Thursday, May 19, 2011

Our Day of Service at YouthCare

On Tuesday, the TisBest staff participated in a day of service.  We planned, purchased, and prepared lunch at the Orion Center.  The Orion Center is run by YouthCare, a Seattle organization that helps transition homeless kids off the streets and into school, jobs, and success.  YouthCare is our newest charity partner, and the more we learn about them the more we admire their work.  

Our staff fixed burritos and brownies for 40-60 teenagers.  It was a big job for a group that usually spends their work days on computers or in meetings, but the challenge was incredibly rewarding!  Here are some photos of us hard at work in the kitchen.
AeJung, Social Media & Marketing Intern,
creates a brownie plan-of-attack.

Janice, Social Media & Marketing Intern,
displaying brownie follow-through.
Executive Director Jon and Charity Relations Director Chad
in some fine-looking aprons.
Special Projects Manager Tegan, in her temporary capacity
as Manager of Kitchen Shouting.
We felt great about spending an afternoon for such
an amazing cause, and a truly worthy organization!

Tuesday, May 3, 2011

Five Ways to Teach Children About Giving

Teaching children about giving is essential to the well-being of society.  After all, they’re not going to be kids forever!  Here are five ways you can teach children how important, fun and easy philanthropy can be.

Volunteering.  You don’t have to go through a charity to volunteer your time.  Encourage your children to imagine: who in your town could use a cheerful visit? What problems can they identify that you can find something small to do to help?  This can be as simple as planting a tree, picking up litter, or making pictures and crafts to bring to folks at a retirement home.

Most kids adore animals, and animal shelters generally need a lot of help. Unfortunately, many animal shelters require volunteers to be at least 18 years of age, so playing with the cats and dogs might not be an option.  But there are other ways to help.  When your child’s birthday approaches, have a conversation with them about their love for animals.  Discuss whether they would be willing to share birthday presents with the animals at the shelter.  If they like the idea, they can request that their friends bring supplies to donate to the local animal shelter instead of or addition to birthday gifts.  Up for a challenge?  Consider becoming an animal rescue foster parent.  Many animal shelters have litters of kittens and puppies that need temporary homes until they’re old enough to be adopted.  This is a great way for your kids to experience the joy and excitement of living with baby animals, without contributing to pet overpopulation.

Fundraising is FUN!  Ah, the old lemonade stand! Kids love doing it, so why not harness their enthusiasm and help others? Talk to your children about what charities and issues interest them and agree to donate the proceeds. Not only will children learn how good it feels to give, but they might gain some valuable business skills as well. There are dozens of other kid-friendly fundraising ideas.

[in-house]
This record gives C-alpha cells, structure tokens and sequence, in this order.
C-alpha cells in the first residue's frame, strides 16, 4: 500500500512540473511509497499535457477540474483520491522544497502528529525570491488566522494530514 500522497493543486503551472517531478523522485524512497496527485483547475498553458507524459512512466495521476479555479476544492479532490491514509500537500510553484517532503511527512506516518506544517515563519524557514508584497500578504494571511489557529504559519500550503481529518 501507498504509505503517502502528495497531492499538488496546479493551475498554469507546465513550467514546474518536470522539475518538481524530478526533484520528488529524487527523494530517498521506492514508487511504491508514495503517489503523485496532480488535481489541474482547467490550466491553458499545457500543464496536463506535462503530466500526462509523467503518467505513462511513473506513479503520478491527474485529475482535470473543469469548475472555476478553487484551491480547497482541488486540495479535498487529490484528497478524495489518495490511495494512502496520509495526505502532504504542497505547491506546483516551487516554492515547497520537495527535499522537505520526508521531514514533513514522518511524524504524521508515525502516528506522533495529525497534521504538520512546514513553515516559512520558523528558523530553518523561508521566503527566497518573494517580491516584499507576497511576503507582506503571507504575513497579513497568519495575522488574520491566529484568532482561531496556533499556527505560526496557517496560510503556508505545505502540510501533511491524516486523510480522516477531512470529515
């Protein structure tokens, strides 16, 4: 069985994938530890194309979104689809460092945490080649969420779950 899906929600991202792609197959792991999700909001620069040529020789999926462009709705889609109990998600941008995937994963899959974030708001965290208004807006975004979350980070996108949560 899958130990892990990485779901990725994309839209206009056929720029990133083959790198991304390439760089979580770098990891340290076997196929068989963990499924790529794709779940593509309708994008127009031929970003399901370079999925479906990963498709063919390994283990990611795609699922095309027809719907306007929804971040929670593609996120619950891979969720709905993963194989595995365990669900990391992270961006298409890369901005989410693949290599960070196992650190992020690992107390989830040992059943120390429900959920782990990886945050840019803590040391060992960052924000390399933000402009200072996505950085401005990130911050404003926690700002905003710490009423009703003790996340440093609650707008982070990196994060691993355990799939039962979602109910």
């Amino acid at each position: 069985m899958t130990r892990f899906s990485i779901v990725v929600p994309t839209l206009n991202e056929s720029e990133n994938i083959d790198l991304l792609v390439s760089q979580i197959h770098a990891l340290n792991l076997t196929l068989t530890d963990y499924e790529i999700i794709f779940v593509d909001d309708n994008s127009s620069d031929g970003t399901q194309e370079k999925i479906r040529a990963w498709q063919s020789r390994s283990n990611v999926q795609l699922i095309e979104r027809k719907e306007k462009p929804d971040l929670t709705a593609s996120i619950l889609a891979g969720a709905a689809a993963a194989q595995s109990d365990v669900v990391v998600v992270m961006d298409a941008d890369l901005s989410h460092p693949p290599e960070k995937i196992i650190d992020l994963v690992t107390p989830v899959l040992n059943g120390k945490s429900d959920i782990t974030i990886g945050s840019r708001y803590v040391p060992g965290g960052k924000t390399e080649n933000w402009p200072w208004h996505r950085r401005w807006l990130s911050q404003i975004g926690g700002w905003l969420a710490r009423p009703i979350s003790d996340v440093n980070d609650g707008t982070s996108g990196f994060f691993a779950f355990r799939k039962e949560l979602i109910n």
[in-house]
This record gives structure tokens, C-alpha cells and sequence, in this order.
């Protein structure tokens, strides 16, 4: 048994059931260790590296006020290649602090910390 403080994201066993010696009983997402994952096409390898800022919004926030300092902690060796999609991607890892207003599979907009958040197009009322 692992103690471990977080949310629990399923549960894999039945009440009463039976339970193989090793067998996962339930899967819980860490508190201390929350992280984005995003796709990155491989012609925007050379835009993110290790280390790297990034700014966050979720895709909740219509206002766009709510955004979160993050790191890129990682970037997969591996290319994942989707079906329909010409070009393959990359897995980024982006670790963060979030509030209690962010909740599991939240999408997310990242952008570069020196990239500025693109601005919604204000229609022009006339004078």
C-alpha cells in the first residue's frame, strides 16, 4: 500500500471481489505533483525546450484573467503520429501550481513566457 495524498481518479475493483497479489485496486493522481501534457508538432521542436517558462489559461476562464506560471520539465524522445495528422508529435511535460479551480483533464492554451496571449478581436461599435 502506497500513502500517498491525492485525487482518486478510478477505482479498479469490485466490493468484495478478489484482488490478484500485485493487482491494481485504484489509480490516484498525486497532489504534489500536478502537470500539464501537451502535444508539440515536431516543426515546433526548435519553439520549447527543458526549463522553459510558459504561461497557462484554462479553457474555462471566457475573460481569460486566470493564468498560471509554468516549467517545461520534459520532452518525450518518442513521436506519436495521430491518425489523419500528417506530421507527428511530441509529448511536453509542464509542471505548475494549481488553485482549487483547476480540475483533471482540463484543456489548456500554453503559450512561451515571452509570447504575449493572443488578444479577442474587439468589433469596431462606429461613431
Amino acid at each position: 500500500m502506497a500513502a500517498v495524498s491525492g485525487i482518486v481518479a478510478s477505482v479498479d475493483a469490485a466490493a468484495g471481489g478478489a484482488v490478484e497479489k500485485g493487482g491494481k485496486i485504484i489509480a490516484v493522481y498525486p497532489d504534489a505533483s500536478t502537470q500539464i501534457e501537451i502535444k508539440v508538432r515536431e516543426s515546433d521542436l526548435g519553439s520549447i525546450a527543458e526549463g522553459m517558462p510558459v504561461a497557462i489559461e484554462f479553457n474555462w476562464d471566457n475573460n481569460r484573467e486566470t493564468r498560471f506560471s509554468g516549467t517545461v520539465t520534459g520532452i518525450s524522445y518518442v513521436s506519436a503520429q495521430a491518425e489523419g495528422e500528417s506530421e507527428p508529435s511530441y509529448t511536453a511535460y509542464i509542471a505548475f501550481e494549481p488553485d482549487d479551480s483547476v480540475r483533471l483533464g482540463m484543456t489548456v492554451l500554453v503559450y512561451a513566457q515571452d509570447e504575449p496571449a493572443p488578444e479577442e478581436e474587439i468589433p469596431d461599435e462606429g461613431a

Read On.  Reading is a great way to spend quality time with your child as well as teach them valuable lessons. Pick out some stories that emphasize the invaluable rewards of giving, or read about a cause that you and your child are interested in. Some classic books about giving include The Giving Tree by Shel Silverstein and The Rainbow Fish by Marcus Pfister.  If your little one is a green kid, here’s a big list of story books about the environment.

Look and Learn.  Learning doesn’t always have to be limited to books – the internet is a great resource! Talk to your child about what interests them and browse through various charities and organizations together to see what organization he or she would like to help. This is also a great time to give your child a Charity Gift Card “just for fun”—you can spend the time with them comparing charities and causes, and they get to pick who gets the donation.

Donate!  Donations don’t always have to be money—gently-used toys, books, and clothing can be meaningful donations.  If your children are like most kids, they might not like it at first. But getting children used to donating items that they no longer use will become a life-long practice that benefits all. “Spring Cleaning” is a good time to have your kids sort through their things to see if there are any they can give to others in need. But don’t stop at the toybox: help them go through the pantry for cans or packages of food items to donate, as well.

Modeling philanthropy for children doesn’t have to mean writing a check.  It can be as simple as having a conversation about how other people live, and ways that we can help others.  Giving is easy and helps children become socially-conscious, compassionate adults.

Thanks for reading!
-AeJung Yoon, TisBest Marketing Intern